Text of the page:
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MacJunky

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  1. I did not look at dates, but my 1400c has dual batts while the 1400cs only has one. Am I reading correctly that you are seeing the same thing?
  2. With a 9.0 CD you *should* be able to install the 9.1 update. The exceptions being specific language related IIRC. Try it.
  3. A 1400 should take 9.1 by default. If the installer is not working you might need to check what the localization is, etc. You might do a bit of googling about this if you want 9.2.2: http://eshop.macsales.com/OSXCenter/OS9Helper/Framework.cfm?topic=32 *Edit Oh, looks like it might be a bit more work http://web.archive.org/web/20120204045426/http://www.os9forever.com/Compatibility.html So basically, if you want OS 9, just get 9.1 installed and leave it at that.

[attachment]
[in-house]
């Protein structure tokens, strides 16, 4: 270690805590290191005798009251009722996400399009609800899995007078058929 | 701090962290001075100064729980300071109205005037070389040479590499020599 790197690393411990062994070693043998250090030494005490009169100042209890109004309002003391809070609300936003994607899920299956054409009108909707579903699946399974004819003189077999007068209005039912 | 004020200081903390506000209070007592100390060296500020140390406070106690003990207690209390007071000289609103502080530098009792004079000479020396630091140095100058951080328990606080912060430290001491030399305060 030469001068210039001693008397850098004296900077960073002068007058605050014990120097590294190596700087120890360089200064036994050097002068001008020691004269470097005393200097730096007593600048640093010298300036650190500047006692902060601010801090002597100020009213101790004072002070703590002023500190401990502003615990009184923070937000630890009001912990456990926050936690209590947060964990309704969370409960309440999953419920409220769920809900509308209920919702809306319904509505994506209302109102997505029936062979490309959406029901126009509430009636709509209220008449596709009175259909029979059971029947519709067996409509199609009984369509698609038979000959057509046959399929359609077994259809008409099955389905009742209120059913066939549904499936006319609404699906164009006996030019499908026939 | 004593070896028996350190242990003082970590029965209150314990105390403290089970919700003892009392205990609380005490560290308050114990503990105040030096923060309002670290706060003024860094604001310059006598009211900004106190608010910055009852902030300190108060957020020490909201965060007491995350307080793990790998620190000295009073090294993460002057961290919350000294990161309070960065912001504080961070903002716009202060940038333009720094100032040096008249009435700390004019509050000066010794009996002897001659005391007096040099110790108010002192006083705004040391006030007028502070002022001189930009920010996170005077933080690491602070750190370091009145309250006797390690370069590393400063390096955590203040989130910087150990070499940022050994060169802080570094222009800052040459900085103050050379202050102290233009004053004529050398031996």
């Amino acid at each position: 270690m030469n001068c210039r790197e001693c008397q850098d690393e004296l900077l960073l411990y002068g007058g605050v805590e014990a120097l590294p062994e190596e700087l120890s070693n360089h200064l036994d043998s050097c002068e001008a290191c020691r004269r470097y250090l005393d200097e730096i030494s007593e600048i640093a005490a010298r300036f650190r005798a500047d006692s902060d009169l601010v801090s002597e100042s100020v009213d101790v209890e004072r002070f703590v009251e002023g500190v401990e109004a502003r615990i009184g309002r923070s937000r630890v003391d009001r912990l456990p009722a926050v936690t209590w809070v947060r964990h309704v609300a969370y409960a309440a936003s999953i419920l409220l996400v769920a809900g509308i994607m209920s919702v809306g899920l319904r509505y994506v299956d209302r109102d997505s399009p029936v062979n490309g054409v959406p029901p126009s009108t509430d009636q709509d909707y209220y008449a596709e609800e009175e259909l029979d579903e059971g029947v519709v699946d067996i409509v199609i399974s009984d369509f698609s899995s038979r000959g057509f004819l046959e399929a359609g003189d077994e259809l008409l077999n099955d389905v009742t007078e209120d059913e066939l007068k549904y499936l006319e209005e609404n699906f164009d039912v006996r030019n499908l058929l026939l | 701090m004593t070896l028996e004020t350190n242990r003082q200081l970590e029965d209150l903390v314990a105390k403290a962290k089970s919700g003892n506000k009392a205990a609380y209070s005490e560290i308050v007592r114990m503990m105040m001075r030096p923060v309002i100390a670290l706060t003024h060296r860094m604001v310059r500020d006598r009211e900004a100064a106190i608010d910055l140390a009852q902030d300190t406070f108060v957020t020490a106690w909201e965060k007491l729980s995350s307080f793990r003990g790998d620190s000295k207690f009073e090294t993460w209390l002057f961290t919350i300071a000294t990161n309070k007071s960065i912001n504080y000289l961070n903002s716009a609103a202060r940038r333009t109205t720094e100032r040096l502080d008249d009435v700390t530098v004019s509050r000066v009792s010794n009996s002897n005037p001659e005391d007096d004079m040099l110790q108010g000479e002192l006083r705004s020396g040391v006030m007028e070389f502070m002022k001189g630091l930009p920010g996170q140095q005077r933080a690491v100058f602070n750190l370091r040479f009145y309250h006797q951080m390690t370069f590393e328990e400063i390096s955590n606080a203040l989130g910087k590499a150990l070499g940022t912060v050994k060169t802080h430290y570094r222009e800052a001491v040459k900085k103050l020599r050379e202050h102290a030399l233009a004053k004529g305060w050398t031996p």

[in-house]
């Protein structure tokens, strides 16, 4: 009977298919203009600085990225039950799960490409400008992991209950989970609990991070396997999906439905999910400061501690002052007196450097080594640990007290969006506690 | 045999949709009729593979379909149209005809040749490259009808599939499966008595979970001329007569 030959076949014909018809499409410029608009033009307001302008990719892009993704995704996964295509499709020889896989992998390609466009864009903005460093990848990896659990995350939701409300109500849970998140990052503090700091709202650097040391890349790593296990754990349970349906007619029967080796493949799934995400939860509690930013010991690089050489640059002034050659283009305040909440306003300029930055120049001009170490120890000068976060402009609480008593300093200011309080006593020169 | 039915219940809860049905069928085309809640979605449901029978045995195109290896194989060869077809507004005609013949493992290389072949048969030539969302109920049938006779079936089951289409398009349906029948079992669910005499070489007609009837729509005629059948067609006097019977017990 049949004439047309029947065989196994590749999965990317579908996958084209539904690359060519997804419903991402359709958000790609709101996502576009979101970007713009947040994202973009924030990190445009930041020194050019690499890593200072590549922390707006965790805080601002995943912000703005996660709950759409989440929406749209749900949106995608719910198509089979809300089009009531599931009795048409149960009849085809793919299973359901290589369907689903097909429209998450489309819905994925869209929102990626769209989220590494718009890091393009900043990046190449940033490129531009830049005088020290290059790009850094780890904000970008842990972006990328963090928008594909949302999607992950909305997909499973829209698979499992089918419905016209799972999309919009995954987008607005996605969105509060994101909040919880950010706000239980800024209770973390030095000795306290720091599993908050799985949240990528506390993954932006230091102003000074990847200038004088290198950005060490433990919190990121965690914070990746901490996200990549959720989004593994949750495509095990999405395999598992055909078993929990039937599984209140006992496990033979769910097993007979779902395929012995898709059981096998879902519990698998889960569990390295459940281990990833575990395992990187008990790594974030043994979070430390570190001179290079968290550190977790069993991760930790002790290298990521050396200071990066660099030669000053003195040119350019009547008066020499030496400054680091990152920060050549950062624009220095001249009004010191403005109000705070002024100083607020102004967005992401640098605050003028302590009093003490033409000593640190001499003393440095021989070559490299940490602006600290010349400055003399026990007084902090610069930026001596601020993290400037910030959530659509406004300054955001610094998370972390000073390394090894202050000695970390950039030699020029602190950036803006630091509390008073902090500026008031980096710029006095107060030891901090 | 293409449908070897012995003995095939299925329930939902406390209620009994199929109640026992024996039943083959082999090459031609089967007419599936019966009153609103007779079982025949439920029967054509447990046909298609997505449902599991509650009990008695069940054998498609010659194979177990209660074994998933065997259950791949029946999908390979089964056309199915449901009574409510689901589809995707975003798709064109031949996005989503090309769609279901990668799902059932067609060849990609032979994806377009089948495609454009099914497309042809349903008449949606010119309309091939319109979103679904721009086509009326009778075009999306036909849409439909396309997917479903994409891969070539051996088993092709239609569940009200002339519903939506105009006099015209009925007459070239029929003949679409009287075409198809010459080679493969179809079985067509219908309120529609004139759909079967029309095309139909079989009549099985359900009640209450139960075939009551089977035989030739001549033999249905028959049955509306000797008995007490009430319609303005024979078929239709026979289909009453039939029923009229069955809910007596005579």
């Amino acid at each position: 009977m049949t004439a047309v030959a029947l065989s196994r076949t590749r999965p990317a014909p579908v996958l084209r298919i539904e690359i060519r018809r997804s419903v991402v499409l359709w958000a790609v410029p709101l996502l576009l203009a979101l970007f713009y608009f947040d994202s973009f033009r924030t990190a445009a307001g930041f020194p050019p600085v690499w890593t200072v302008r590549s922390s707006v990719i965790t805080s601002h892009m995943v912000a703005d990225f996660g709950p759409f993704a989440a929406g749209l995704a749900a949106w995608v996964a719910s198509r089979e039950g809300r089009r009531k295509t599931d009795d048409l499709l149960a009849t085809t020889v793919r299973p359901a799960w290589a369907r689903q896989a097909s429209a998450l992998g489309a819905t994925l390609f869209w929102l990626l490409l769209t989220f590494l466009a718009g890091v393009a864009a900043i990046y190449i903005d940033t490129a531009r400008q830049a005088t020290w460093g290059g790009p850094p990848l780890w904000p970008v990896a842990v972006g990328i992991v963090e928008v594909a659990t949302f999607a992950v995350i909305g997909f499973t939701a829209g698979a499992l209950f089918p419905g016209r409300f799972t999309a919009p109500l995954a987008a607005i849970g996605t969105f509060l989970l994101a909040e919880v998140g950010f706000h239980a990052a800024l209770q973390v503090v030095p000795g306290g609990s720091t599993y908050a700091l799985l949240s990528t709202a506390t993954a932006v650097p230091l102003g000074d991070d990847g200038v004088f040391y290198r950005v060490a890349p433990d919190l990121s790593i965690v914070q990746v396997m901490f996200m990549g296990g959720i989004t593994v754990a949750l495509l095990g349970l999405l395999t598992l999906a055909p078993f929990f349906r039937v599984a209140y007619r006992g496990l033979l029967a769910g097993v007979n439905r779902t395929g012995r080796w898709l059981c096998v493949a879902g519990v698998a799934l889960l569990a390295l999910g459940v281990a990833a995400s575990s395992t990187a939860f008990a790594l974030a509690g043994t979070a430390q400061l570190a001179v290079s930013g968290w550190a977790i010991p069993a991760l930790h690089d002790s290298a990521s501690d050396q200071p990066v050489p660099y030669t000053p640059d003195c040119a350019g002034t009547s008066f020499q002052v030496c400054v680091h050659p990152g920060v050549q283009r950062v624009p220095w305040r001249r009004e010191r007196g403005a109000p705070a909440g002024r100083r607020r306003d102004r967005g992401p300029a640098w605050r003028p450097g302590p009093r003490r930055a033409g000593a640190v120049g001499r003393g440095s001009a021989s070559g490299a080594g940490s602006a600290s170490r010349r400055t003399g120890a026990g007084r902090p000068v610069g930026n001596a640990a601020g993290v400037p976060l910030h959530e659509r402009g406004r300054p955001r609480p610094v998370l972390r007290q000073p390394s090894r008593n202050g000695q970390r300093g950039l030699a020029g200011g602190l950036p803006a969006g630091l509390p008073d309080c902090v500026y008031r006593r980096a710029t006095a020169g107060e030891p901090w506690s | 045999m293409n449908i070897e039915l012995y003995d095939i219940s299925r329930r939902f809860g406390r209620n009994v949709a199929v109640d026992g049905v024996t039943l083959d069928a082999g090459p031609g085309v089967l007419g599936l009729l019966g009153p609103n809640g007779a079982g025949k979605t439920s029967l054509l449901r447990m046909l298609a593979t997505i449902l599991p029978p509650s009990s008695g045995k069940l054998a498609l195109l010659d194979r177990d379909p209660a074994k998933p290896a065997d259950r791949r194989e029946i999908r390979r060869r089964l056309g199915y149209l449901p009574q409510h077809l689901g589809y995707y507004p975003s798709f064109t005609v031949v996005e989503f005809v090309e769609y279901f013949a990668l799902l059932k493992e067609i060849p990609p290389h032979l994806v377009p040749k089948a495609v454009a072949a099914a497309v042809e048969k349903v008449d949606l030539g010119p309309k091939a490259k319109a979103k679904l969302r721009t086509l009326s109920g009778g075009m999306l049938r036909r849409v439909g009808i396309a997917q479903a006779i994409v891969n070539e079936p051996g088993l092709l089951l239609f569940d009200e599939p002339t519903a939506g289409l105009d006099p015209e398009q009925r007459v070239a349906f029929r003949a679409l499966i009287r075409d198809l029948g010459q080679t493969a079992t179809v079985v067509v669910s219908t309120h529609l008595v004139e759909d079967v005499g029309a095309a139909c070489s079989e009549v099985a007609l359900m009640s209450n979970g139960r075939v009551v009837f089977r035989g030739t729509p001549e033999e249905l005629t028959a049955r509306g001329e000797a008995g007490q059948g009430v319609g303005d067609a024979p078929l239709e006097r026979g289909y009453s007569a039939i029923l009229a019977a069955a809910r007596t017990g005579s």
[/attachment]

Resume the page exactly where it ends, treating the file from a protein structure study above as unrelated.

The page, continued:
4. Tossing some spare sockets on the free ends of the headers to hold them straight during soldering should help.
  5. MacJunky

    63x series ram slots

    I might be remembering incorrectly, but I was under the impression from some random website that the dual slot boards were the ones that took DOS cards or something. YMMV I do know that my Performa 580 board has two RAM slots and my LC 630 has only one.
  6. One board/chip for ROM, one for hotflashable RAMdisk?
  7. This is a board you could just saw in half for compatibility, is it not? As someone with a plus I am interested in seeing this project develop.